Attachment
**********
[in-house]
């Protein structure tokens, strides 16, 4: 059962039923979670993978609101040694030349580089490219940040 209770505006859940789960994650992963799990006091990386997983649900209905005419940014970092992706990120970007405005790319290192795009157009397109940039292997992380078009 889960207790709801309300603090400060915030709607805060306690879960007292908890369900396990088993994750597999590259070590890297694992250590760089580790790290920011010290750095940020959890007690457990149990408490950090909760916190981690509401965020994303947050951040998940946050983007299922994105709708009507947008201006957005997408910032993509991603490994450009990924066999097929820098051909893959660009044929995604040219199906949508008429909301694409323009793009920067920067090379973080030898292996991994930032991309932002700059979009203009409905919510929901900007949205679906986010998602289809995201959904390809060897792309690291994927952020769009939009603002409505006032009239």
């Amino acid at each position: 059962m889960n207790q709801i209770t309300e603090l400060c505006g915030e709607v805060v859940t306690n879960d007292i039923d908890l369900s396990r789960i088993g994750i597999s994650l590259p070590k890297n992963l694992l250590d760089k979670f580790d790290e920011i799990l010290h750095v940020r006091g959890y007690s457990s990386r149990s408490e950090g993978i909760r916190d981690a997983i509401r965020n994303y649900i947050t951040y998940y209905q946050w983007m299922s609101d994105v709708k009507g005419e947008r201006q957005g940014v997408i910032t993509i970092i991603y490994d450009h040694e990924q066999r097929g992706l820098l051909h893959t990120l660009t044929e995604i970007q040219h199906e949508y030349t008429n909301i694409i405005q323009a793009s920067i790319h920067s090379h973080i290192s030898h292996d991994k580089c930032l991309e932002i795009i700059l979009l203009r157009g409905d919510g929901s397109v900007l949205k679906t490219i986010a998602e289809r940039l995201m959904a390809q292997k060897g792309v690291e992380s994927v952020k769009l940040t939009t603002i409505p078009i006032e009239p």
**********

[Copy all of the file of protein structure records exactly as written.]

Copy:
[in-house]
């Protein structure tokens, strides 16, 4: 059962039923979670993978609101040694030349580089490219940040 209770505006859940789960994650992963799990006091990386997983649900209905005419940014970092992706990120970007405005790319290192795009157009397109940039292997992380078009 889960207790709801309300603090400060915030709607805060306690879960007292908890369900396990088993994750597999590259070590890297694992250590760089580790790290920011010290750095940020959890007690457990149990408490950090909760916190981690509401965020994303947050951040998940946050983007299922994105709708009507947008201006957005997408910032993509991603490994450009990924066999097929820098051909893959660009044929995604040219199906949508008429909301694409323009793009920067920067090379973080030898292996991994930032991309932002700059979009203009409905919510929901900007949205679906986010998602289809995201959904390809060897792309690291994927952020769009939009603002409505006032009239």
């Amino acid at each position: 059962m889960n207790q709801i209770t309300e603090l400060c505006g915030e709607v805060v859940t306690n879960d007292i039923d908890l369900s396990r789960i088993g994750i597999s994650l590259p070590k890297n992963l694992l250590d760089k979670f580790d790290e920011i799990l010290h750095v940020r006091g959890y007690s457990s990386r149990s408490e950090g993978i909760r916190d981690a997983i509401r965020n994303y649900i947050t951040y998940y209905q946050w983007m299922s609101d994105v709708k009507g005419e947008r201006q957005g940014v997408i910032t993509i970092i991603y490994d450009h040694e990924q066999r097929g992706l820098l051909h893959t990120l660009t044929e995604i970007q040219h199906e949508y030349t008429n909301i694409i405005q323009a793009s920067i790319h920067s090379h973080i290192s030898h292996d991994k580089c930032l991309e932002i795009i700059l979009l203009r157009g409905d919510g929901s397109v900007l949205k679906t490219i986010a998602e289809r940039l995201m959904a390809q292997k060897g792309v690291e992380s994927v952020k769009l940040t939009t603002i409505p078009i006032e009239p």